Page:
MARGOT sat up straight in bed, her temples pounding from a late
night of drinking with strangers. She'd just moved out on her own, to
an apartment near the bowling alley on Cortez Rd., and thought it
appropriate to celebrate the occasion with some new friends, a few old
friends, and a keg from her friend's friend Carol Hayes, who was just
old enough to buy alcohol. Margot was only
seventeen, not legally allowed to have her own apartment, or even to
drink for that matter, but her mother had worked something out for her
when they both thought it was time she began living life on her own.
She held up one hand to shield her eyes from the brutal light
shining in from the Sunday sun outside, then the other over her mouth
as she stifled an oncoming wave of vomit. Oh God! She thought, and burped up a waft of stomach acid. She pulled in a breath
through her nose, catching a whiff of what she'd just let out, and was
barely able to fight back the urge to spill the contents of her stomach onto the floor.
tossed the bed sheets aside, revealing her long and slender legs. Her
feet touched down on the floor, and once they'd gripped tightly to the
carpet underneath, and she'd found herself a firm foundation, she stood
upright. The blood rushed from her head, making her dizzy, and she
struggled to keep herself balanced. The room spun around her, a blur of
beer cans and dirty laundry. She shut her eyes tightly, and waited for
her head to refill itself--which it did, eventually.
the corner of her eye, she caught a glimpse of her reflection in the
mirror on the wall. She turned to look at herself and frowned; her
hair was a tangled mess and her face was void of any color, more gray
now than its usual strawberries and cream. The bands of morning light shone in on
her through the blinds of the bedroom window, dividing her into sections. She was naked now,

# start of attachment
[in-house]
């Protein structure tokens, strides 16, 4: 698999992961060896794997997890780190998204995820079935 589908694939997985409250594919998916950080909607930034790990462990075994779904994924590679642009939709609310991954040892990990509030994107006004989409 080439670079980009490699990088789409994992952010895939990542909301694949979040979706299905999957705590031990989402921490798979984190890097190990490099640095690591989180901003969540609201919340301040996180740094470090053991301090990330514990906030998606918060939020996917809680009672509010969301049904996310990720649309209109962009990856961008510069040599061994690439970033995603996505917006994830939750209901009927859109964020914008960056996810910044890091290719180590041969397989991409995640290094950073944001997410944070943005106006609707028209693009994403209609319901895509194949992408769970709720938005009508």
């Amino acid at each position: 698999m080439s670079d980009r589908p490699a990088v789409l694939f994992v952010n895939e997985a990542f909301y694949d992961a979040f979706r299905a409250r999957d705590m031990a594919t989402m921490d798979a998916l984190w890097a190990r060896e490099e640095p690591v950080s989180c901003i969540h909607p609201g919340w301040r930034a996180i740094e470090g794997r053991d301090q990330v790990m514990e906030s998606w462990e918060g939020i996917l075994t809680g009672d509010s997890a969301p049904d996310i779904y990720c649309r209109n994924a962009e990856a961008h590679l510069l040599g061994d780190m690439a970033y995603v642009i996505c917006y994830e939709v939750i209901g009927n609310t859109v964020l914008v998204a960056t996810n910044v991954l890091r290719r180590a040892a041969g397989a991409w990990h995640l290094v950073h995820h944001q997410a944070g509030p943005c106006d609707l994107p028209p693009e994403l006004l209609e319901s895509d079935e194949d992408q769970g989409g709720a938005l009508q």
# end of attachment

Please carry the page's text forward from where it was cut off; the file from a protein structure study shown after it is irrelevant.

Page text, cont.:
except for a pair of knickers, shivering under the ceiling fan.
"At least there's no one here to see me like this," she said out loud,
leaving her bedroom, nearly tripping over an unfinished bottle of beer
on her way out.
As she sat on the pot, she admired the
walls--bare, white--and the puppy dog shower curtain that hung over
the bathtub. Her mother had bought it for her as a housewarming gift;
they picked it out together at the Goodwill.
After flushing the
toilet, she removed her underwear, and took a long hot shower,
letting the water burn her face and breasts, and turning up the heat
enough so that she could sweat out the rest of her hangover.
The curtains crumpled in Margot's fist as she
drew them open and stepped out onto the bath mat, where she dried
herself and put on a robe. When she was sufficiently dry, she put on a
facial-cleansing cream and left for the living room. It was even more a
mess than her bedroom: overturned party cups rested on big ugly stains
in the carpet, dirt was tracked in by people who'd not taken off their
shoes like Margot had asked, six or seven ping-pong balls laid in small
pools of alcohol on the table that had been drunkenly repositioned to
the center of the living room, not to mention the legion of beer
bottles unevenly distributed throughout the apartment. She did not see
the keg, as anticipated, only the imprint it left on the carpet. Carol
and that sexy guy with the guitar must have taken it with them when
they left. Come to think of it, that must have been when everyone else
left too. She didn't remember much.
Even in her refreshed
state, Margot was not up to taking on the chore of cleaning the
apartment, and she decided instead to pour herself a bowl of Special
K. She discovered, much to her dismay, then, after rifling through all the
cabinets and drawers, that all the bowls were dirty, having been used
as cups the night prior when all the plastic ones had been used up.
Washing dishes seemed to her too great a burden, so she escaped
to the back porch and the comforting sensation of cool air on her skin.
Smoking seemed to Margot a necessary evil this morning. She lit
up a cigarette and inhaled deeply. She didn't normally smoke, and she
wasn't addicted or anything, but it didn't hurt to keep a pack around
for times when she needed to calm her nerves. She exhaled, and through
the small cloud of smoke she could see a couple parents watching their
kids play on the jungle gym in the playground across the little lake
outside her porch.
"Mommy," she whispered.
sliding glass door she could hear the phone ringing inside. She put out
the cigarette, slid open the door and walked up to the kitchen counter.
"Hi, Hon," said her mother's voice, as unmistakable as always. "I was just thinking about you."
A tear rolled down her face to the side of her mouth, where she stopped it with her tongue, tasting its bitter-sweetness.
Margot had trouble saying anything.